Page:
To Tax. v.a. [taxer, Fr. from the noun.]
- To load with imposts.
Jehoiakim gave the silver and gold to Pharaoh, but he taxed the land to give the money. 2 Kings xxiii. 35.
- [Taxo, Lat.] To charge; to censure; to accuse. It has of or with before the fault imputed, and is used both of persons and things.
How many hath he killed? I promised to eat all of his killing. — Niece, you tax signior Benedick too much; but he'll be meet with you. Shakespeare.
I am not justly to be taxed with any presumption for meddling with matters wherein I have no dealing. Raleigh.
Tax not divine disposal, wisest men
Have err'd, and by bad women been deceiv'd. Milton.
They cannot tax others omissions towards them without a tacit reproach of their own. Decay of Piety.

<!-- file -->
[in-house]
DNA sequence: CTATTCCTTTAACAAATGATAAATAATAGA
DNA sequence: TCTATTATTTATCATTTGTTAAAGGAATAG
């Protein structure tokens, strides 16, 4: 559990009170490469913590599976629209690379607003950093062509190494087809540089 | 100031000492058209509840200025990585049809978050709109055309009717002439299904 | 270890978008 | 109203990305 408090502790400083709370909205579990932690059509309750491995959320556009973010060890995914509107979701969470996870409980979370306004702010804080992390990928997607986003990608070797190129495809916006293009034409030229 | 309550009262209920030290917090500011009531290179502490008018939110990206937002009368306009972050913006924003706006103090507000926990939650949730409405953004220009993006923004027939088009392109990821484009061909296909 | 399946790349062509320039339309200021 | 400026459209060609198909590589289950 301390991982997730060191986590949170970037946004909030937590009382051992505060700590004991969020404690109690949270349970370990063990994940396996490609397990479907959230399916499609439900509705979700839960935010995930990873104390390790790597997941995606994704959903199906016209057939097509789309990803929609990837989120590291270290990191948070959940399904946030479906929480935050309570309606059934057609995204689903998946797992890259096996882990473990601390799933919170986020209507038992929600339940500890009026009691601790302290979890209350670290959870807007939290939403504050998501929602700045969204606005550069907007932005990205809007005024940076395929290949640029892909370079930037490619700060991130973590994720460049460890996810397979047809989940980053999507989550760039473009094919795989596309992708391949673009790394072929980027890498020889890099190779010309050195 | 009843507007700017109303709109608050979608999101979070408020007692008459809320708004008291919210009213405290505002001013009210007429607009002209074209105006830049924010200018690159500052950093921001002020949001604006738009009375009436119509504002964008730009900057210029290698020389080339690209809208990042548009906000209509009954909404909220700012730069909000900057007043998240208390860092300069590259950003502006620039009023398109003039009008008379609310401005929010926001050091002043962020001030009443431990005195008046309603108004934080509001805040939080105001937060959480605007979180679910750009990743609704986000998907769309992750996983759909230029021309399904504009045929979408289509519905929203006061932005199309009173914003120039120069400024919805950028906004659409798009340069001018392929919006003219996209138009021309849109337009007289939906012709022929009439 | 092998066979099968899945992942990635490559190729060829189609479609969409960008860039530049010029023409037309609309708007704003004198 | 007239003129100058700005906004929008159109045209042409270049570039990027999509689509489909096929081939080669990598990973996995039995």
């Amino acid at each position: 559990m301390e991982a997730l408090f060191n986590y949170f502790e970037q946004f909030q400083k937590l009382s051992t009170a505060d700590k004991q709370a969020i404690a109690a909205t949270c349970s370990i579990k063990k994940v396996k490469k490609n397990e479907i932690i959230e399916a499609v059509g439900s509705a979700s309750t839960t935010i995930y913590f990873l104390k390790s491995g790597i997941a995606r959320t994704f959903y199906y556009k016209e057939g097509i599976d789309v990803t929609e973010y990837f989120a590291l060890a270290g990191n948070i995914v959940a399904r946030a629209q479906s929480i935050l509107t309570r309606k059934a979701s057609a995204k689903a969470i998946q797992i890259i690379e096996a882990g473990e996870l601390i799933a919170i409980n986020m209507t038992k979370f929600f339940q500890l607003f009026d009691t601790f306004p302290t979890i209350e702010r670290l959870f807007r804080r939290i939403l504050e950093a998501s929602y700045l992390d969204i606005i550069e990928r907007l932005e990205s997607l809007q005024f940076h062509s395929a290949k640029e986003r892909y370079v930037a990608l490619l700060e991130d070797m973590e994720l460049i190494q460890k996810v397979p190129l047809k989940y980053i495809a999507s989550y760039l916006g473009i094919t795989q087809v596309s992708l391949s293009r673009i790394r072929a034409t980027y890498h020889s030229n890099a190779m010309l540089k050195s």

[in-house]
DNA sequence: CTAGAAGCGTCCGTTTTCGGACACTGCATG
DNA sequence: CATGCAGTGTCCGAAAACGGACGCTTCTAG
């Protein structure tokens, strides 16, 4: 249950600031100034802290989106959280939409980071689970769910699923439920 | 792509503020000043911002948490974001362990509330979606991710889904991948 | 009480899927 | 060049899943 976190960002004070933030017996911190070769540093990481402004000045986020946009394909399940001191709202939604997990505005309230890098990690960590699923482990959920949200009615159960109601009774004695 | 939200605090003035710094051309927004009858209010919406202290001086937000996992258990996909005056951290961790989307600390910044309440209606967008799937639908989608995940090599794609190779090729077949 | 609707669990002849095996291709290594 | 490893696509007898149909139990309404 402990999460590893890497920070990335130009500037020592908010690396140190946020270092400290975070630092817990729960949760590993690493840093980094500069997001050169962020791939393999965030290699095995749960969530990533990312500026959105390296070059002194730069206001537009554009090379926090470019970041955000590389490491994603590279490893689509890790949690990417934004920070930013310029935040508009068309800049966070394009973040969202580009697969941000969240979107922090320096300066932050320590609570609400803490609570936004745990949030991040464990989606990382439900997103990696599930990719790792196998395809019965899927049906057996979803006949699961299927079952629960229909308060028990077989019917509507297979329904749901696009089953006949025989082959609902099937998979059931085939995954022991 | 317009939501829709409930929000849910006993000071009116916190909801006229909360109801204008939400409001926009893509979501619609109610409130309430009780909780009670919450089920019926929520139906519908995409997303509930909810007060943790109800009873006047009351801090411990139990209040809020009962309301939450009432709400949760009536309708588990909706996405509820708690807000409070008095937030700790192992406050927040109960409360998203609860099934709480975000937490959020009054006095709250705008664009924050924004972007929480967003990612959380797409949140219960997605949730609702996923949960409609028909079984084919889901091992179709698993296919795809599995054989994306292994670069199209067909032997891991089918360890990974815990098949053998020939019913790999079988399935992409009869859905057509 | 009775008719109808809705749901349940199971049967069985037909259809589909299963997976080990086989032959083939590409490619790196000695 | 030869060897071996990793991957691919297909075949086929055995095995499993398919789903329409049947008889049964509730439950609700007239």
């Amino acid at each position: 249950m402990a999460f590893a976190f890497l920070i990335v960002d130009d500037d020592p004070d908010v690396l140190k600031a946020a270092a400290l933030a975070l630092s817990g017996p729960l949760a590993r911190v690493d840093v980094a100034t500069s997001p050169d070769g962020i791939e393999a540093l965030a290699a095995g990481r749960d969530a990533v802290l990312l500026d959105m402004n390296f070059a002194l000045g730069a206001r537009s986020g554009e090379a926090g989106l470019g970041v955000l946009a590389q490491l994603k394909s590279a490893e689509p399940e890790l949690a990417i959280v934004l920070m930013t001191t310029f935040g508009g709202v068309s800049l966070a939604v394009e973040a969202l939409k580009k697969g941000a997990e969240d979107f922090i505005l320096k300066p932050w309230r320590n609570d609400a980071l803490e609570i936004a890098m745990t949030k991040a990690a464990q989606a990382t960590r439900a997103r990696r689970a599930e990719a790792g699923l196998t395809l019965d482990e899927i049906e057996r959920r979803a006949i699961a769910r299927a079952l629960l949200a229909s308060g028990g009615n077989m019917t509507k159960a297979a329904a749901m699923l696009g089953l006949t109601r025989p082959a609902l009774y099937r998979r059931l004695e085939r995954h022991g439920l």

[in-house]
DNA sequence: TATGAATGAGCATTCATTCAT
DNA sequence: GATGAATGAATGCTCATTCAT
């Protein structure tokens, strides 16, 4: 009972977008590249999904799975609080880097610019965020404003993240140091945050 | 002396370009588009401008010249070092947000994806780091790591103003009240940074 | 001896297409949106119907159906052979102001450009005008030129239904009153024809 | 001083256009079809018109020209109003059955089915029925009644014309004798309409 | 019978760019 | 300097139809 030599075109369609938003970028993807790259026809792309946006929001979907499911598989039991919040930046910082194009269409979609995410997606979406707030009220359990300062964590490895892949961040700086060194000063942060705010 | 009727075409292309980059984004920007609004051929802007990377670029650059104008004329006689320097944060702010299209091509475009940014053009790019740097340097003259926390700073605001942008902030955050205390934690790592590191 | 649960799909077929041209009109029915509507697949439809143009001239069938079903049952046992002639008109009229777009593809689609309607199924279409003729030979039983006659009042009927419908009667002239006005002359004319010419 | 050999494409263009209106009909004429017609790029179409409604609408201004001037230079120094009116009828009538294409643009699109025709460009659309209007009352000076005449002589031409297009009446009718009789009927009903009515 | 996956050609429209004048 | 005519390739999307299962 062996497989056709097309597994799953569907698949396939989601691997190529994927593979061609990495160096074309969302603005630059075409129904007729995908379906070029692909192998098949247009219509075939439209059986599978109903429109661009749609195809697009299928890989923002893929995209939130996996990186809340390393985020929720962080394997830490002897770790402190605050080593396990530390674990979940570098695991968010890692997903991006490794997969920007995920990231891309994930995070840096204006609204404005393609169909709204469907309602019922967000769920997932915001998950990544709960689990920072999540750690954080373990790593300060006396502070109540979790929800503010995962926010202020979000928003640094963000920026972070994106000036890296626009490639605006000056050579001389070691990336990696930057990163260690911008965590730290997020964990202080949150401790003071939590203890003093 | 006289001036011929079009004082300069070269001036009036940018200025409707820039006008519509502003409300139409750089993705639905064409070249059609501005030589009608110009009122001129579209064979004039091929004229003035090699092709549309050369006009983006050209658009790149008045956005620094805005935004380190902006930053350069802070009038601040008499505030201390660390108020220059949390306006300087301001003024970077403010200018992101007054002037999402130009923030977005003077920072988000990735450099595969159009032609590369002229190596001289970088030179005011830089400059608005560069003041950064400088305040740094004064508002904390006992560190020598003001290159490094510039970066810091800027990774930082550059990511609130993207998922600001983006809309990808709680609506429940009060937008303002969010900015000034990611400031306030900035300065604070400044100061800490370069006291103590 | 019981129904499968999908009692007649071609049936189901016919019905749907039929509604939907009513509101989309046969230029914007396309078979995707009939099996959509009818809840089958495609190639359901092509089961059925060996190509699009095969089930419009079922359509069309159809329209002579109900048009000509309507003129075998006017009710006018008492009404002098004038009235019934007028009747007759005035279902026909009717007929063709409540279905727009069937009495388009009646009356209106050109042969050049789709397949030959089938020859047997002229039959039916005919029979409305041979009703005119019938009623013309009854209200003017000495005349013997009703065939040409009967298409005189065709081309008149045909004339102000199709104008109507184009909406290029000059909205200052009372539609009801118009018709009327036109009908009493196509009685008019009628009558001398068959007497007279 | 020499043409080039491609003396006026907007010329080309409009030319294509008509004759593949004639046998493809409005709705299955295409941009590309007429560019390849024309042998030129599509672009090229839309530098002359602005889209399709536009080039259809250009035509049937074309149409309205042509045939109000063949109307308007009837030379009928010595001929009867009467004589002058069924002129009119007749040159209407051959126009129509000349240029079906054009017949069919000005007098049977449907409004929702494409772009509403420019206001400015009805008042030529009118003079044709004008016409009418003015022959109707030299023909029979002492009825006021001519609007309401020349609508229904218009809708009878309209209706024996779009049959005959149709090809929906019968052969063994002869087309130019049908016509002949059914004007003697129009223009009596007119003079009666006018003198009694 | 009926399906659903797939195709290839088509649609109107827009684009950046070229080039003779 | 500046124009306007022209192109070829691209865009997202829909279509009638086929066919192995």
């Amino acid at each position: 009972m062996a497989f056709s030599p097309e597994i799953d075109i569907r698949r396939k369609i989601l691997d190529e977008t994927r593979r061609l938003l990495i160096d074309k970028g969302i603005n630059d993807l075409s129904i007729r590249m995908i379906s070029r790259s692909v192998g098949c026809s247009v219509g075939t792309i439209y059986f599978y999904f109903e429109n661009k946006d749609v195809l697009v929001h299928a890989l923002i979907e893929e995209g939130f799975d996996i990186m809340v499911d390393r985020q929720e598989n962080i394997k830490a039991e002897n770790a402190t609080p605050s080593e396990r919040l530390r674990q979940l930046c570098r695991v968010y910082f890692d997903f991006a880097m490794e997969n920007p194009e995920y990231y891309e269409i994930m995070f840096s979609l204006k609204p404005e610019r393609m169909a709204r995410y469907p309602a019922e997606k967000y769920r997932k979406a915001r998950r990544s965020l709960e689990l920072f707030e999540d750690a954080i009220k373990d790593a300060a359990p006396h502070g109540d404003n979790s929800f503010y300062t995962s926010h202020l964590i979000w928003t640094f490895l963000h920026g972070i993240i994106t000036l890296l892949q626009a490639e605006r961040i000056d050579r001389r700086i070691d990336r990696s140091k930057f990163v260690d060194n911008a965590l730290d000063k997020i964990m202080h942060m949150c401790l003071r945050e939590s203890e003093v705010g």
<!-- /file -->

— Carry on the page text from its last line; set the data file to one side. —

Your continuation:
He taxed not Homer nor Virgil for interesting their gods in the wars of Troy and Italy; neither would he have taxed Milton for his choice of a supernatural argument. Dryden.
Mens virtues I have commended as freely as I have taxed their crimes. Dryden.
He call'd him back aloud, and tax'd his fear;
And sure enough he heard, but durst not hear. Dryden.
Like some rich and mighty murderer,
Too great for prison which he breaks with gold,
Who fresher for new mischief does appear,
And dares the world to tax him with the old. Dryden.
If this be chance, it is extraordinary; and I dare not call it more, for fear of being taxed with superstition. Dryden.
If he taxes both of long delay,
My guilt is less, who sooner came away. Dryden.
This salutation cannot be taxed with flattery, since it was directed to a prince, of whom it had been happy for Rome if he had never been born, or if he had never died. Addison.